Will a Granite State voter who selects Democrat Barack Obama to return as president on Nov. 6 select Republican Ovide Lamontagne as governor?
Will someone who votes for Republican Mitt Romney as president vote for Democrat Maggie Hassan as governor?
Or are N.H. more likely to vote a straight Democrat or Republican ticket?
Whether voters go straight party ticket or ticket split will have a large bearing on the results next Tuesday for president, governor and Congress, and, to a lesser extent, more local races for state House and Senate seats.
Someone who’ll be watching out for the ticket splitting will be University of New Hampshire pollster Andrew Smith.
He’s spent the campaign season directing activities at the UNH Survey Center and putting together the WMUR Granite State polls along with other surveys that have taken the pulse of Granite State voters on candidates and the issues.
During a recent conversation, Smith said the idea of a large bloc of New Hampshire voters who are truly independent is “largely a myth.”
He said they are undeclared “as a matter of convenience” because they can avoid the solicitation calls that come from Democrat or Republican operatives looking for money and votes. He also said the undeclared voters have a unique opportunity to influence a primary race by taking either a Democrat or GOP ballot when they go to vote in a runoff election.
“There’s no disadvantage,” said Smith, to being an undeclared voter.
It’s how that voter will behave come Nov. 6 – as a straight ticket voter or a split ticket voter — that now intrigues the pollster.
From his perch as a longtime observer and analyst of the state’s political scene, Smith said he believes that someone who votes for Obama and Lamontagne is more likely than a voter who chooses Romney and also Hassan.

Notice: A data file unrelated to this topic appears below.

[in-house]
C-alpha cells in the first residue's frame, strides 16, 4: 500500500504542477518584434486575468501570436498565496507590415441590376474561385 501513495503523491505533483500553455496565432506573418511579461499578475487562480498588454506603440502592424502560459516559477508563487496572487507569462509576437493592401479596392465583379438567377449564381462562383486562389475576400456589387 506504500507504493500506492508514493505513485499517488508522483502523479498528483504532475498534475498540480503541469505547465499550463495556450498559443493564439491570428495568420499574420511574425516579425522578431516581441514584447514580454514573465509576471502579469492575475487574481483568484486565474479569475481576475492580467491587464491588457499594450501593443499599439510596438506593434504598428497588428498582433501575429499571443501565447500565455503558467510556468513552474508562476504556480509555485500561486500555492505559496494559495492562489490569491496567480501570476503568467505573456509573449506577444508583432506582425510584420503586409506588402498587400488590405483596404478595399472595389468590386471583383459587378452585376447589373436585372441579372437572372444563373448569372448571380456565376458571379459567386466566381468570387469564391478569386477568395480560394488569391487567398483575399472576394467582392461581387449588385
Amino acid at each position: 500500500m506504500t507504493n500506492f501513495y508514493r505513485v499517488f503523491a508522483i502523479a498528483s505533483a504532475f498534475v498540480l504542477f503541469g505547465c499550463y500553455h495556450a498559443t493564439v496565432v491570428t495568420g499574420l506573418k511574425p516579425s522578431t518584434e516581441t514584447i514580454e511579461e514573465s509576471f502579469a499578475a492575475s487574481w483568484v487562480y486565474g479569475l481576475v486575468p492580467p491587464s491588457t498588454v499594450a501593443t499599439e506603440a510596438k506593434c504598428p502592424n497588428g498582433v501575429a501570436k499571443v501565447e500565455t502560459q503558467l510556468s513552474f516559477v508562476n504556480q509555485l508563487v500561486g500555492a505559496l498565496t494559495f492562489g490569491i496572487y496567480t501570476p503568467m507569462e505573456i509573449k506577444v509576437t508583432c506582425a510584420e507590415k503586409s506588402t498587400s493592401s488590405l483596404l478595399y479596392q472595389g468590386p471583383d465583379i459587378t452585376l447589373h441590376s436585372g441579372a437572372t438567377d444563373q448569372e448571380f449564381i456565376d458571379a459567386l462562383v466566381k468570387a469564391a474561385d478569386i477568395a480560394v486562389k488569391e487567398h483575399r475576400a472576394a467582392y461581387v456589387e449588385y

But, if history is any indication, the top of the ticket influences how people vote for the undercard.
Smith said it’s likely that voters selecting Obama on Nov. 6 will go right down the ballot and vote for the other Democratic voters on the ticket.
The same is true on the Republican side: Those voting for Romney are more than likely to vote for the other GOP candidates as well.
So an Obama victory in New Hampshire could very well spell an Hassan victory for governor. Or a Romney win could mean good things for Lamontagne.
“I think it’s huge,” Smith said of the potential impact in a separate interview with the Eagle-Tribune, “especially in the governor’s race.”
Look at some recent UNH survey center numbers to underscore this.
The most recent presidential poll on Oct. 22 showed only 7 percent undecided. The most recent gubernatorial poll on Oct. 23 showed 29 percent undecided.
That kind of indecision will be influenced by the coattail decisions voters make for president.
While the ticket splitting will be an interesting sidebar to the election next Tuesday, look for top-down voting to really drive the results.
Paul Briand is an editor for the Live Free or Die Alliance, a non-profit, non-partisan organization that encourages the discussion and analysis of New Hampshire politics and policies.